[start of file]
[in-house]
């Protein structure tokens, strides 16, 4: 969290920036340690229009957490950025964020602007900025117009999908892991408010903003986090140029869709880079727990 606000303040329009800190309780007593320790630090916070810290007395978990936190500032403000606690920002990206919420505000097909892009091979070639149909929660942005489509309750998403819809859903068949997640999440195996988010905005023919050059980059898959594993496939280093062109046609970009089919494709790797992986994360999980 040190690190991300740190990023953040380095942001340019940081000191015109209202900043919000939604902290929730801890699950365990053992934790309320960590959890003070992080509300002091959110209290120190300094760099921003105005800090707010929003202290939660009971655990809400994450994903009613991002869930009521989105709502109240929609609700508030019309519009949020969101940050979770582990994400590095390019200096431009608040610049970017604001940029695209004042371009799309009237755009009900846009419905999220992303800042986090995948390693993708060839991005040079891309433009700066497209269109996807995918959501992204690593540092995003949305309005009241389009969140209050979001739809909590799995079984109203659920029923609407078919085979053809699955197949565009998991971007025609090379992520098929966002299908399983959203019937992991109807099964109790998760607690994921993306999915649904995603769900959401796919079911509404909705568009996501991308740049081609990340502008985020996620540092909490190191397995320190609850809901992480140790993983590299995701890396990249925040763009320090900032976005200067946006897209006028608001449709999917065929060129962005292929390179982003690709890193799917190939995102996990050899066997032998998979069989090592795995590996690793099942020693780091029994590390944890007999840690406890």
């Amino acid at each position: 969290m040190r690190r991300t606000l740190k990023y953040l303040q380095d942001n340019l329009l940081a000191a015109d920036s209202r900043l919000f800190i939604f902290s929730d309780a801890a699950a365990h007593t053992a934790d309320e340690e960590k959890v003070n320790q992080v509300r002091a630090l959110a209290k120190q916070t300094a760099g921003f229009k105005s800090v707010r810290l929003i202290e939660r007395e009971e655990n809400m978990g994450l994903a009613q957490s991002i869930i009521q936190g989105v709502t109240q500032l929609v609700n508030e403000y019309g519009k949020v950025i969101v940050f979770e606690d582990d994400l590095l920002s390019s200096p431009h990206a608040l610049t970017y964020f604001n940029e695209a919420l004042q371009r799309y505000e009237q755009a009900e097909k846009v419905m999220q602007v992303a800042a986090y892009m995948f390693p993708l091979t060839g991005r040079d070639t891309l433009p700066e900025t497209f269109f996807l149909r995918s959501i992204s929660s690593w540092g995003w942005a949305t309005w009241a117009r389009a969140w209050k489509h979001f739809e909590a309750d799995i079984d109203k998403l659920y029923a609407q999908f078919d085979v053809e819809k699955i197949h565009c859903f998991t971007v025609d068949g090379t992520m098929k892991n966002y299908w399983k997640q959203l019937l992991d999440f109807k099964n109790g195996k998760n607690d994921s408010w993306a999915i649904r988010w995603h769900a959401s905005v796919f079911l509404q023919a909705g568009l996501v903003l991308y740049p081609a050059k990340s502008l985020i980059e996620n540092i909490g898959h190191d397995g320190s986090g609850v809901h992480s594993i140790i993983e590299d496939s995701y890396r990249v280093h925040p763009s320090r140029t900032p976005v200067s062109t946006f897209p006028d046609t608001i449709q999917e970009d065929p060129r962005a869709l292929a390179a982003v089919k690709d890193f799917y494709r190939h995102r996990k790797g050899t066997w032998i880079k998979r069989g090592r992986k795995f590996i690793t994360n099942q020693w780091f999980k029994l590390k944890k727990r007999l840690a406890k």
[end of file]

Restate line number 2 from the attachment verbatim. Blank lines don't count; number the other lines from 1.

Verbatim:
């Protein structure tokens, strides 16, 4: 969290920036340690229009957490950025964020602007900025117009999908892991408010903003986090140029869709880079727990 606000303040329009800190309780007593320790630090916070810290007395978990936190500032403000606690920002990206919420505000097909892009091979070639149909929660942005489509309750998403819809859903068949997640999440195996988010905005023919050059980059898959594993496939280093062109046609970009089919494709790797992986994360999980 040190690190991300740190990023953040380095942001340019940081000191015109209202900043919000939604902290929730801890699950365990053992934790309320960590959890003070992080509300002091959110209290120190300094760099921003105005800090707010929003202290939660009971655990809400994450994903009613991002869930009521989105709502109240929609609700508030019309519009949020969101940050979770582990994400590095390019200096431009608040610049970017604001940029695209004042371009799309009237755009009900846009419905999220992303800042986090995948390693993708060839991005040079891309433009700066497209269109996807995918959501992204690593540092995003949305309005009241389009969140209050979001739809909590799995079984109203659920029923609407078919085979053809699955197949565009998991971007025609090379992520098929966002299908399983959203019937992991109807099964109790998760607690994921993306999915649904995603769900959401796919079911509404909705568009996501991308740049081609990340502008985020996620540092909490190191397995320190609850809901992480140790993983590299995701890396990249925040763009320090900032976005200067946006897209006028608001449709999917065929060129962005292929390179982003690709890193799917190939995102996990050899066997032998998979069989090592795995590996690793099942020693780091029994590390944890007999840690406890």